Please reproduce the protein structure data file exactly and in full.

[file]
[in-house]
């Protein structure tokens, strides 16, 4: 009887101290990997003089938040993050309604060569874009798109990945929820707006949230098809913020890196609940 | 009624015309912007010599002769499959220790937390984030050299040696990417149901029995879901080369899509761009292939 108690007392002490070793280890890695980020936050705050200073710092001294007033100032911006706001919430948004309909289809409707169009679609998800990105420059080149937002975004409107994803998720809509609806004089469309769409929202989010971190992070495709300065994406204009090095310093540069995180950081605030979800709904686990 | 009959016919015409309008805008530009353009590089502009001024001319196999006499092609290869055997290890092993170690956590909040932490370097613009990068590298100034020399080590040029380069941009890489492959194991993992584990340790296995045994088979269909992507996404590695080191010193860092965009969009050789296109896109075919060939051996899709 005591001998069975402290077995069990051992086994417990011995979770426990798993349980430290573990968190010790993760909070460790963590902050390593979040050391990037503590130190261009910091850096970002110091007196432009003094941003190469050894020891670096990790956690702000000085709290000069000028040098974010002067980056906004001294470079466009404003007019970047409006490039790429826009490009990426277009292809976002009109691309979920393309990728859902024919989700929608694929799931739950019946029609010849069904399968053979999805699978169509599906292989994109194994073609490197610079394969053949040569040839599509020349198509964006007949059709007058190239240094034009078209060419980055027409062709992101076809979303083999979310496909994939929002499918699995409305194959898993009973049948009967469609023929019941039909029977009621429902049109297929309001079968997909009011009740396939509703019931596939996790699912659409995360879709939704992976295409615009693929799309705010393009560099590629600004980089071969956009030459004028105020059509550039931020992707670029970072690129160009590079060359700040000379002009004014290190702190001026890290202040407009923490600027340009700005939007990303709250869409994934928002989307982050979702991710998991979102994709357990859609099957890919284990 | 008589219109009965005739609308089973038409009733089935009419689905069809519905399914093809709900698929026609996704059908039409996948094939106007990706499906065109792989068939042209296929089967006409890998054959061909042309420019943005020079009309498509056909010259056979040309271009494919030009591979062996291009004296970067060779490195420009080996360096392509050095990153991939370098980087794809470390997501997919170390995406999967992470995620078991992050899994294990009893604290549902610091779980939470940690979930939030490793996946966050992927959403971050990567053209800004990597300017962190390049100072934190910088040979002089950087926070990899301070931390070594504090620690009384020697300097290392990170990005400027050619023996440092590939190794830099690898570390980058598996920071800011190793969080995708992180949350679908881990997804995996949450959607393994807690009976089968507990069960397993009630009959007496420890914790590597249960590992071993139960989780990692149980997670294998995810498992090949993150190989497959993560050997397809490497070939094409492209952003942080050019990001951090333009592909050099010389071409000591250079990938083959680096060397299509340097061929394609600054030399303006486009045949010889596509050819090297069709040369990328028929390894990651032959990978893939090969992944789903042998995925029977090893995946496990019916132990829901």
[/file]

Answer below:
[in-house]
């Protein structure tokens, strides 16, 4: 009887101290990997003089938040993050309604060569874009798109990945929820707006949230098809913020890196609940 | 009624015309912007010599002769499959220790937390984030050299040696990417149901029995879901080369899509761009292939 108690007392002490070793280890890695980020936050705050200073710092001294007033100032911006706001919430948004309909289809409707169009679609998800990105420059080149937002975004409107994803998720809509609806004089469309769409929202989010971190992070495709300065994406204009090095310093540069995180950081605030979800709904686990 | 009959016919015409309008805008530009353009590089502009001024001319196999006499092609290869055997290890092993170690956590909040932490370097613009990068590298100034020399080590040029380069941009890489492959194991993992584990340790296995045994088979269909992507996404590695080191010193860092965009969009050789296109896109075919060939051996899709 005591001998069975402290077995069990051992086994417990011995979770426990798993349980430290573990968190010790993760909070460790963590902050390593979040050391990037503590130190261009910091850096970002110091007196432009003094941003190469050894020891670096990790956690702000000085709290000069000028040098974010002067980056906004001294470079466009404003007019970047409006490039790429826009490009990426277009292809976002009109691309979920393309990728859902024919989700929608694929799931739950019946029609010849069904399968053979999805699978169509599906292989994109194994073609490197610079394969053949040569040839599509020349198509964006007949059709007058190239240094034009078209060419980055027409062709992101076809979303083999979310496909994939929002499918699995409305194959898993009973049948009967469609023929019941039909029977009621429902049109297929309001079968997909009011009740396939509703019931596939996790699912659409995360879709939704992976295409615009693929799309705010393009560099590629600004980089071969956009030459004028105020059509550039931020992707670029970072690129160009590079060359700040000379002009004014290190702190001026890290202040407009923490600027340009700005939007990303709250869409994934928002989307982050979702991710998991979102994709357990859609099957890919284990 | 008589219109009965005739609308089973038409009733089935009419689905069809519905399914093809709900698929026609996704059908039409996948094939106007990706499906065109792989068939042209296929089967006409890998054959061909042309420019943005020079009309498509056909010259056979040309271009494919030009591979062996291009004296970067060779490195420009080996360096392509050095990153991939370098980087794809470390997501997919170390995406999967992470995620078991992050899994294990009893604290549902610091779980939470940690979930939030490793996946966050992927959403971050990567053209800004990597300017962190390049100072934190910088040979002089950087926070990899301070931390070594504090620690009384020697300097290392990170990005400027050619023996440092590939190794830099690898570390980058598996920071800011190793969080995708992180949350679908881990997804995996949450959607393994807690009976089968507990069960397993009630009959007496420890914790590597249960590992071993139960989780990692149980997670294998995810498992090949993150190989497959993560050997397809490497070939094409492209952003942080050019990001951090333009592909050099010389071409000591250079990938083959680096060397299509340097061929394609600054030399303006486009045949010889596509050819090297069709040369990328028929390894990651032959990978893939090969992944789903042998995925029977090893995946496990019916132990829901």